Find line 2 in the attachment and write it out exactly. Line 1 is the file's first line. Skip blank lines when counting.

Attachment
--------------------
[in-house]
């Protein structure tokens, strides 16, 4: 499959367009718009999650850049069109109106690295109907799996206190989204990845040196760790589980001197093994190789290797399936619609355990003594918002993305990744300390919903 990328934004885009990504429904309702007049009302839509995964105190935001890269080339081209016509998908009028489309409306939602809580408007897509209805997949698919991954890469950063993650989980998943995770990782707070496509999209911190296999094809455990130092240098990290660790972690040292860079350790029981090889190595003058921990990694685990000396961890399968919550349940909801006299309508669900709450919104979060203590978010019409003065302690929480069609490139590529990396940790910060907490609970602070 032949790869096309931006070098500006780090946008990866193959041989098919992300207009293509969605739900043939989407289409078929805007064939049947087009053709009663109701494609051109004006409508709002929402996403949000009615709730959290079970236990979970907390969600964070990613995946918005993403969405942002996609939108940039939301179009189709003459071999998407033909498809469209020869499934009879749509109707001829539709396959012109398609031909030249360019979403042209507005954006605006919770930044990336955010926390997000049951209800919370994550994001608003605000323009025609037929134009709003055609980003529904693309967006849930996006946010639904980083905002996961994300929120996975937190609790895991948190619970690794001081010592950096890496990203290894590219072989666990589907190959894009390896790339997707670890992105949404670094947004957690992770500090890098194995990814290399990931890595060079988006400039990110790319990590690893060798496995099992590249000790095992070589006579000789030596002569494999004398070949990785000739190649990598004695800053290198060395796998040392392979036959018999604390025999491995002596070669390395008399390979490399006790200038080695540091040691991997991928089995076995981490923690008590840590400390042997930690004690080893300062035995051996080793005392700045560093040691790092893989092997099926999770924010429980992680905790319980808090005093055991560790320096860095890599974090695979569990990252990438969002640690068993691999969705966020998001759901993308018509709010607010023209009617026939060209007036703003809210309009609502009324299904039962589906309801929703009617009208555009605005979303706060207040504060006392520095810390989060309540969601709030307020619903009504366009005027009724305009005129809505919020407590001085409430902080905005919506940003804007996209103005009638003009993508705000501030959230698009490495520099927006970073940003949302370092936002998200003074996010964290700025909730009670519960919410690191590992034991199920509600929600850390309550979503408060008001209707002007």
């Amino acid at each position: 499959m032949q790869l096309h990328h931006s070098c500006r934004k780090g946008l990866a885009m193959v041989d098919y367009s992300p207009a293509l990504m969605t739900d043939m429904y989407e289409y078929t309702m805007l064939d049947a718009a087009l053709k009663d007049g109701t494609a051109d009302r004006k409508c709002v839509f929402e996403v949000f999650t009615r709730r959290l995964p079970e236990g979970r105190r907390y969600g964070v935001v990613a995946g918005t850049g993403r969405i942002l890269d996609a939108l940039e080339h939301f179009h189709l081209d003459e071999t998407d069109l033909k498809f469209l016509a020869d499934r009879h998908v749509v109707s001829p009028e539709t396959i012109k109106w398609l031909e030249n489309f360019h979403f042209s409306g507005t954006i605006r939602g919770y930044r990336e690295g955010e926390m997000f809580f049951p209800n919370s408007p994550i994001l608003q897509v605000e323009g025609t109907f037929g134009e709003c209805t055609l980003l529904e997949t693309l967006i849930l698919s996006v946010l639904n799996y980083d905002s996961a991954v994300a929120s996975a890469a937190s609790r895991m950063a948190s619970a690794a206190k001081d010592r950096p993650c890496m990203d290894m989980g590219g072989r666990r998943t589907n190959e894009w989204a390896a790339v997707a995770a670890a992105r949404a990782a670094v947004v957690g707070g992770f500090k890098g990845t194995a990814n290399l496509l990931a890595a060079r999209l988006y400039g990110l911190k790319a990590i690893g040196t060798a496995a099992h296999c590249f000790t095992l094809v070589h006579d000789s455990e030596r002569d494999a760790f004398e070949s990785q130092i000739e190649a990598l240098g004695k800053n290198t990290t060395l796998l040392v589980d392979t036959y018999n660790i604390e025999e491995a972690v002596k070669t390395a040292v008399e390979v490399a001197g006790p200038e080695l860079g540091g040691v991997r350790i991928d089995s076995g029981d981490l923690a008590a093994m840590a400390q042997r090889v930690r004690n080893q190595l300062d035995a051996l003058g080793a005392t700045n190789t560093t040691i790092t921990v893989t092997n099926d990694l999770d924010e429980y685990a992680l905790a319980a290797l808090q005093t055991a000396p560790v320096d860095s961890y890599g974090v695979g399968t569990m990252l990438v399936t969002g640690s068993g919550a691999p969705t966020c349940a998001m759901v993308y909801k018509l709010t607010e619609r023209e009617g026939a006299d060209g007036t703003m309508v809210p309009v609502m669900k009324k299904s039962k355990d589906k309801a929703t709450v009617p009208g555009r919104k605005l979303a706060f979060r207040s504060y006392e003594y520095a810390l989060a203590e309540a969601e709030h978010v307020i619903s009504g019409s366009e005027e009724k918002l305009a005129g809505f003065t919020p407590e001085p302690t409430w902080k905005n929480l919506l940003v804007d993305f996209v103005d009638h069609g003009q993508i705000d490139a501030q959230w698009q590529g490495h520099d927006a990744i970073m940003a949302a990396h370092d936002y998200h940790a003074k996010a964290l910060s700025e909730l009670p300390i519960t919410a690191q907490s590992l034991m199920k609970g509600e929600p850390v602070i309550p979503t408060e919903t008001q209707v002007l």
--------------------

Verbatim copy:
């Protein structure tokens, strides 16, 4: 499959367009718009999650850049069109109106690295109907799996206190989204990845040196760790589980001197093994190789290797399936619609355990003594918002993305990744300390919903 990328934004885009990504429904309702007049009302839509995964105190935001890269080339081209016509998908009028489309409306939602809580408007897509209805997949698919991954890469950063993650989980998943995770990782707070496509999209911190296999094809455990130092240098990290660790972690040292860079350790029981090889190595003058921990990694685990000396961890399968919550349940909801006299309508669900709450919104979060203590978010019409003065302690929480069609490139590529990396940790910060907490609970602070 032949790869096309931006070098500006780090946008990866193959041989098919992300207009293509969605739900043939989407289409078929805007064939049947087009053709009663109701494609051109004006409508709002929402996403949000009615709730959290079970236990979970907390969600964070990613995946918005993403969405942002996609939108940039939301179009189709003459071999998407033909498809469209020869499934009879749509109707001829539709396959012109398609031909030249360019979403042209507005954006605006919770930044990336955010926390997000049951209800919370994550994001608003605000323009025609037929134009709003055609980003529904693309967006849930996006946010639904980083905002996961994300929120996975937190609790895991948190619970690794001081010592950096890496990203290894590219072989666990589907190959894009390896790339997707670890992105949404670094947004957690992770500090890098194995990814290399990931890595060079988006400039990110790319990590690893060798496995099992590249000790095992070589006579000789030596002569494999004398070949990785000739190649990598004695800053290198060395796998040392392979036959018999604390025999491995002596070669390395008399390979490399006790200038080695540091040691991997991928089995076995981490923690008590840590400390042997930690004690080893300062035995051996080793005392700045560093040691790092893989092997099926999770924010429980992680905790319980808090005093055991560790320096860095890599974090695979569990990252990438969002640690068993691999969705966020998001759901993308018509709010607010023209009617026939060209007036703003809210309009609502009324299904039962589906309801929703009617009208555009605005979303706060207040504060006392520095810390989060309540969601709030307020619903009504366009005027009724305009005129809505919020407590001085409430902080905005919506940003804007996209103005009638003009993508705000501030959230698009490495520099927006970073940003949302370092936002998200003074996010964290700025909730009670519960919410690191590992034991199920509600929600850390309550979503408060008001209707002007």